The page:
Chai, coffee, chai, coffee? This is the monotonous mantra of the chaiwallah (the train’s tea seller) as he moves with his heavy thermos flask. His colleague, carrying a basket of fried food on his head, “Samosa, samosa, samosa!” he shouts. The rhythmic sound of the train in the background, combined with the voices of the vendors, sounds like a gramophone record. An Indian family sitting next to you, the mother already shelling the beans for dinner, the son crawling on a blue bench while the father tries to call the tea seller. Further along, a conductor tells fare evaders to sit on the floor, a teenager playing Hindi pop loudly, and a man trying to stuff six huge bags of rice under a seat. Welcome to India’s long-distance trains!
Traveling by Train in India
Trains are the best way to travel throughout India. From the dusty, forgotten corners of the country to the modern metros of Mumbai and Delhi, and of course the popular long distance trains.
In recent years, the quality of train travel has improved dramatically. Where once the toilets were clogged, the compartments crowded, and the food tasteless, there is now a functioning SMS complaint service, the occasional boys stop by with cleaning supplies and mops, and if you’re lucky, a curry with warm chapatis. The comfort of your journey will depend on the class you choose, and you may not need to book an 80-hour journey right away, but a train journey is not to be missed on your trip to India. From the time you buy your ticket to the time you reach your destination, you will be inundated with scents, colors, sounds, tastes, beauty, sights, and hospitality. It can also be an intense experience. You can encounter anything on an Indian train, from sweaty armpits to plush carpets.
General Class With Free Seating
This class consists of wooden benches, is the cheapest, and allows anyone to enter the luggage compartment without reservation. In crowded stations, many people will be in a fighting position. To get a seat, they throw their luggage out the window and go in.
On less popular lines, there is a chance that you may be able to get a seat, or if you are a foreigner, you may be offered a seat, which is a fun local experience. This class is not recommended for long distance travel unless you are very adventurous, need to be careful with your money, and don’t mind sleeping with your nose between sweaty armpits.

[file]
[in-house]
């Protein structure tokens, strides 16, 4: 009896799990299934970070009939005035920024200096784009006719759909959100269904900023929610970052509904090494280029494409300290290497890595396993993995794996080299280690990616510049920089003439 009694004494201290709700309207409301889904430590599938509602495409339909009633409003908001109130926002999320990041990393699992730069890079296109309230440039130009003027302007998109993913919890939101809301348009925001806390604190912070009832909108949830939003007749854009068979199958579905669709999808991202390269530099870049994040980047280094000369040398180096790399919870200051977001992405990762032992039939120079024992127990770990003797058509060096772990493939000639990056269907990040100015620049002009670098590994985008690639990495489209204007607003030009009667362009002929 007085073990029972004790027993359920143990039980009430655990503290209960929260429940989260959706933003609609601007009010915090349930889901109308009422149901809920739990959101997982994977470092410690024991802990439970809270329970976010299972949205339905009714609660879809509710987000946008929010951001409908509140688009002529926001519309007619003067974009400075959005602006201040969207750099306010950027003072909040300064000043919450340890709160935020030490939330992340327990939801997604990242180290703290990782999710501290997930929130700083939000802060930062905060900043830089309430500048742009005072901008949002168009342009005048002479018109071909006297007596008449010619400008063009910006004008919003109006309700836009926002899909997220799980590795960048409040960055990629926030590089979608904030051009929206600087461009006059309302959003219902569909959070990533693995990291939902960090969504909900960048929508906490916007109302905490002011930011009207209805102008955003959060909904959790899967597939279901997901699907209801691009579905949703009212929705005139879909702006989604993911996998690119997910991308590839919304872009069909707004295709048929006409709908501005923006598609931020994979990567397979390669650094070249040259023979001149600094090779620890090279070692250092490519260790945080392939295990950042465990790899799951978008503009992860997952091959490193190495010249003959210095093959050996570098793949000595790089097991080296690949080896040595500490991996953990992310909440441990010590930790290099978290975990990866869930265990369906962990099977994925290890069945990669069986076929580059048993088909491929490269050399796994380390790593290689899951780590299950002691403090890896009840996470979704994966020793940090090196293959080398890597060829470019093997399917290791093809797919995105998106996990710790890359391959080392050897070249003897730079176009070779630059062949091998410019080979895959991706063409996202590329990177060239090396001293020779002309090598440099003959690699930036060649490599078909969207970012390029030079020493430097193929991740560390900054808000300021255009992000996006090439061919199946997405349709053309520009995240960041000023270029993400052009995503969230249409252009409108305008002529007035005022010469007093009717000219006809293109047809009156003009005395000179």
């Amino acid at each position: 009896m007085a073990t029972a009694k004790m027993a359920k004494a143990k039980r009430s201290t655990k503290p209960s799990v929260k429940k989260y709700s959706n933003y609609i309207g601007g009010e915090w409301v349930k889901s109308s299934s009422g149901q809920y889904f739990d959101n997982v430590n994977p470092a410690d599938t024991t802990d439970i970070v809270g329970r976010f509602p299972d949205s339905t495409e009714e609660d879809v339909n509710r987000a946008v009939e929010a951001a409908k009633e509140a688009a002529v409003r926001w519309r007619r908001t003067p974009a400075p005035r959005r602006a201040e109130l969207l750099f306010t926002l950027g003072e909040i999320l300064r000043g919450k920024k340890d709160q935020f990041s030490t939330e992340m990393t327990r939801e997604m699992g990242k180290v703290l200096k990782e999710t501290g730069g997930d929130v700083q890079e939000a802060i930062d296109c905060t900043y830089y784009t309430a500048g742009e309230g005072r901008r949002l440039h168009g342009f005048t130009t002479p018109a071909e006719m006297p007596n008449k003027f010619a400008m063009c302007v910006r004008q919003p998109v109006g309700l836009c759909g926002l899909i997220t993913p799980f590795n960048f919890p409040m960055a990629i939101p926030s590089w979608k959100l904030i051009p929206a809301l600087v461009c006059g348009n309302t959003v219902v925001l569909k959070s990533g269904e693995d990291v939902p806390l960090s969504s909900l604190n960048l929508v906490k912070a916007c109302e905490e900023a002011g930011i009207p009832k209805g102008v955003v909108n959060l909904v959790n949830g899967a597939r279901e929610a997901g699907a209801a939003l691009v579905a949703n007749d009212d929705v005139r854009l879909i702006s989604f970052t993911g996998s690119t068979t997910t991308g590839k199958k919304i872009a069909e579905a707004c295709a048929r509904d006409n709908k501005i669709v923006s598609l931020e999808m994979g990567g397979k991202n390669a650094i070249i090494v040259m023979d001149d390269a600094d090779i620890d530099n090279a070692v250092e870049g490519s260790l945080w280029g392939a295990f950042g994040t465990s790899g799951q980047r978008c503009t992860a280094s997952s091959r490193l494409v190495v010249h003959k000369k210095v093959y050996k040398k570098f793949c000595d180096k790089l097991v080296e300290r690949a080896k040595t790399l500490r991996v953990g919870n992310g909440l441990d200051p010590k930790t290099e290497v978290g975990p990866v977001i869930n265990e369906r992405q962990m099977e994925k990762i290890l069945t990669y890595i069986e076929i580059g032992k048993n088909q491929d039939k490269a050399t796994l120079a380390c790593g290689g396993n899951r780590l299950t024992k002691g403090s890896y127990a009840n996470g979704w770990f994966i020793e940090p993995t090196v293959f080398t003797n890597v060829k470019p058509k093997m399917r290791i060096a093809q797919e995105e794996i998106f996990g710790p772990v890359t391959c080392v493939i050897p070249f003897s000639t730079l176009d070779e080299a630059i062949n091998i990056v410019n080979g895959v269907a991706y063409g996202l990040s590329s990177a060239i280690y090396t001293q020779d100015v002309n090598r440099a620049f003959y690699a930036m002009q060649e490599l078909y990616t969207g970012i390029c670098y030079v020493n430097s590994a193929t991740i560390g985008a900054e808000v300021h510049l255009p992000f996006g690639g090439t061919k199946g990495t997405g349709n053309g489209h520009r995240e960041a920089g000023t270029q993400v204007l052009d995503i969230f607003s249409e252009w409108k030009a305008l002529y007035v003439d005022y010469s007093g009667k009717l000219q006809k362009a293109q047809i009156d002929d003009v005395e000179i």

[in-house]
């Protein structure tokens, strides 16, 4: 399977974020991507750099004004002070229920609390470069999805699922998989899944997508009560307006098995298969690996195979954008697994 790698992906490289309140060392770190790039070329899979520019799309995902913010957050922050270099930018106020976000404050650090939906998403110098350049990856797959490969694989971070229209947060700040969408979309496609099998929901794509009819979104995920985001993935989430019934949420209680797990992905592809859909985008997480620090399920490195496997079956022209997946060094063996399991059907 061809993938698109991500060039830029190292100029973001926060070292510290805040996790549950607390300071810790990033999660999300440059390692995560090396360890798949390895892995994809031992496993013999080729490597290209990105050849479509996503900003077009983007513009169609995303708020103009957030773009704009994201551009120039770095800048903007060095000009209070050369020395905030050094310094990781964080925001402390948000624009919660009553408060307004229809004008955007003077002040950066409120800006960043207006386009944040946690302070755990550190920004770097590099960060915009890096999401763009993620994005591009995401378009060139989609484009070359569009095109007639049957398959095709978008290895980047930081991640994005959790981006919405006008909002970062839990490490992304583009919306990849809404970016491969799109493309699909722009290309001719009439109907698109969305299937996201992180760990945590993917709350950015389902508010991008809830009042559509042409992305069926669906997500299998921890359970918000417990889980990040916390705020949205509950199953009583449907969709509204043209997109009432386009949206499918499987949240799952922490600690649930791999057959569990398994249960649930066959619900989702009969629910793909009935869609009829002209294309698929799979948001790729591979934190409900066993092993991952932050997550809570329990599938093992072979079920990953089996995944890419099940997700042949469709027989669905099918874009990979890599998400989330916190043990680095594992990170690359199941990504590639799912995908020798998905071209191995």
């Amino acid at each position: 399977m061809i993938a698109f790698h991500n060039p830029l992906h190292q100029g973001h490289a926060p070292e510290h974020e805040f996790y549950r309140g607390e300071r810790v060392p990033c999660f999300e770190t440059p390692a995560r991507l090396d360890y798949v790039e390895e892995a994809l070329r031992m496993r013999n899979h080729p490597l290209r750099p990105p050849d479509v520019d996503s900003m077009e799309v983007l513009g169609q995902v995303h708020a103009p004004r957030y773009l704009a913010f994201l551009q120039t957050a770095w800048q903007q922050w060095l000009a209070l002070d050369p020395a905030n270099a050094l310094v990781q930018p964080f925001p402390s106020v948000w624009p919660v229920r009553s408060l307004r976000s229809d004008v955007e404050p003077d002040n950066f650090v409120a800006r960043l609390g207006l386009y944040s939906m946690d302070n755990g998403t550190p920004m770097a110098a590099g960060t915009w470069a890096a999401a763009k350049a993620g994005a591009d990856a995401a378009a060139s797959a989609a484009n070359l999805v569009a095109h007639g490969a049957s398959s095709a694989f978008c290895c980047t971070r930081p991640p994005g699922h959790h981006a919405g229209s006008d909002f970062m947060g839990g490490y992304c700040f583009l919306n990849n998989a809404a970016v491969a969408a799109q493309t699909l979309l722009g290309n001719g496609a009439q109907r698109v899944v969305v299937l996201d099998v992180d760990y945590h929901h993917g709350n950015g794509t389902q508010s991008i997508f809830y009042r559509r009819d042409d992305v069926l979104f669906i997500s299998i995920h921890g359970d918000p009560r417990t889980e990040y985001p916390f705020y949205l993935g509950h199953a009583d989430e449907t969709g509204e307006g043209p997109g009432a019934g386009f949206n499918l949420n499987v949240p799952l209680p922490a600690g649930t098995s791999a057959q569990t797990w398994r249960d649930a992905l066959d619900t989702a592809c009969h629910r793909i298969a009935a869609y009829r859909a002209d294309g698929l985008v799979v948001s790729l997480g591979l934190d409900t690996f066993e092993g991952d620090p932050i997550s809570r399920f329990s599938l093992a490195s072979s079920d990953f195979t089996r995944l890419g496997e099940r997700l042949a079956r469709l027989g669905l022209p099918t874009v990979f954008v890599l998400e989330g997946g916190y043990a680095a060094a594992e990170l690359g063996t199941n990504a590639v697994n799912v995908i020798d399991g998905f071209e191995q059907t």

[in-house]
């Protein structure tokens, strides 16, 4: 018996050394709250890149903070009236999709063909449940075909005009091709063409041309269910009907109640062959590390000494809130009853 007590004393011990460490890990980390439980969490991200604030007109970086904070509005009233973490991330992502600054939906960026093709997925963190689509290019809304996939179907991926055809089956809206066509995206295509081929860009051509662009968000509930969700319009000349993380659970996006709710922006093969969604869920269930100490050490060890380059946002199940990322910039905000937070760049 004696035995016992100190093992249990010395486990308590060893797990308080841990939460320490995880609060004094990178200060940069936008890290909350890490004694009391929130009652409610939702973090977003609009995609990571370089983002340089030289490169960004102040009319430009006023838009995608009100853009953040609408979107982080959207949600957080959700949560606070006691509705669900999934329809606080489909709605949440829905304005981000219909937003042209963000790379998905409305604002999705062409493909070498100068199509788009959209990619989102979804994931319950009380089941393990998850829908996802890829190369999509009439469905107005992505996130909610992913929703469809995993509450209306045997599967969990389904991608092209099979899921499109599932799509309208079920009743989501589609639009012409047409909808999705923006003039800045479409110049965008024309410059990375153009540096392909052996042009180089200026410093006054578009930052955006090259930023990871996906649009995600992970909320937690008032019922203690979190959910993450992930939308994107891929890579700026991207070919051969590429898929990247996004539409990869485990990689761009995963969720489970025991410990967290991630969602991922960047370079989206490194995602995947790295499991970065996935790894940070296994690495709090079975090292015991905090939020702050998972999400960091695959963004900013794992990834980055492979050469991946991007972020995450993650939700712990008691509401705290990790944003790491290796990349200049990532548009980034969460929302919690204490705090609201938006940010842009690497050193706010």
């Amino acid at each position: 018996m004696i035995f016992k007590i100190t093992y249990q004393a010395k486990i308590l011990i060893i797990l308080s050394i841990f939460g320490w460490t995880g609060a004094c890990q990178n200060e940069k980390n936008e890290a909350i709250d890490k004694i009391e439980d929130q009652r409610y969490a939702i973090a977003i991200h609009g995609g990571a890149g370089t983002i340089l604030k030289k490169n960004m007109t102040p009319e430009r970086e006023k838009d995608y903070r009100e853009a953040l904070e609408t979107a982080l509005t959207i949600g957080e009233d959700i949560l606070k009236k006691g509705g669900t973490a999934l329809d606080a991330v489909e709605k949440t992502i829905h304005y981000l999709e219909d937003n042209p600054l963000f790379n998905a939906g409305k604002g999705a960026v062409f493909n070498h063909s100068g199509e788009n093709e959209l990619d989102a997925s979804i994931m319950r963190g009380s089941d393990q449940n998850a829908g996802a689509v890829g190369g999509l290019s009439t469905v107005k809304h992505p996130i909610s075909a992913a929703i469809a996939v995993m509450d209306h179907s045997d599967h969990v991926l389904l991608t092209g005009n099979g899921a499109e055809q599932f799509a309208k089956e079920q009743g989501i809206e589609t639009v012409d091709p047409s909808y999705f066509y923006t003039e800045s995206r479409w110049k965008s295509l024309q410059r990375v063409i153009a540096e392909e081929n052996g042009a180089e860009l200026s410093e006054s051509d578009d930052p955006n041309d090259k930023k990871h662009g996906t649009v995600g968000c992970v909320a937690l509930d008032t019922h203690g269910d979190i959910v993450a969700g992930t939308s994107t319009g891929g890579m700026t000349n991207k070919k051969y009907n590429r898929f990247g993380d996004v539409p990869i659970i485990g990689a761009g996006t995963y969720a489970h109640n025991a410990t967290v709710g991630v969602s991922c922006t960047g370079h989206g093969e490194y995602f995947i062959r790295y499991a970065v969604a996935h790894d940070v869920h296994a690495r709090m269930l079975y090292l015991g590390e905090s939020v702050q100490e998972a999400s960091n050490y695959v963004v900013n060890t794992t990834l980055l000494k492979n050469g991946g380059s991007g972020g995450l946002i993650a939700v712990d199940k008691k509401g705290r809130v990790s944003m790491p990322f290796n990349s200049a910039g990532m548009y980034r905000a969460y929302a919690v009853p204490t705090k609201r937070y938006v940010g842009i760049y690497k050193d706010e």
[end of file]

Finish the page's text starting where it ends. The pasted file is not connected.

Second Class or Ac Chair
Second class is mainly found on day trains. Tickets must be reserved, but if the general class is crowded, bearded men and families may fight for a place as they become “pirates”. There are three-seat benches on either side of the aisle, individual seats on the newer trains, and fans roaring from the ceiling. For the 1,500 km journey, which takes an average of 20 hours, you will pay 300 rupees. You can also opt for reserved seats in the AC chair class, where non-ticket holders are not admitted, compartments are air-conditioned, and seats are padded.
Sleepers are recommended for long-distance travel. There are eight berths in this class compartment. There are two triple beds on one side of the aisle and two single beds by the window on the other side. During the day, the middle bed is folded down so that everyone can sit on the lower bed.
Families on their way to a wedding.
A group of friends on a trip.
School children on a school trip.
The number of tickets issued is slightly higher than the number of beds, so it is always crowded.
Third- and Second-Class Air Conditioned
The third class AC has the same structure as the bed class but with air conditioning. Bed linen is provided, but guests without reservations are not allowed to enter. The advantage is that it’s much quieter, and you don’t have to defend the fortress from pirates. The second-class carriage has only six beds per compartment and is separated by curtains to ensure privacy.
Air-conditioned 1st Class
This class is only available on famous long-distance trains. The compartment consists of two or four beds. Sheets and towels are provided, and a shower is available. This method is comfortable but is falling out because it costs as much as a plane ticket.
Have you ever traveled by train in India? Share your experience with us in the comments below!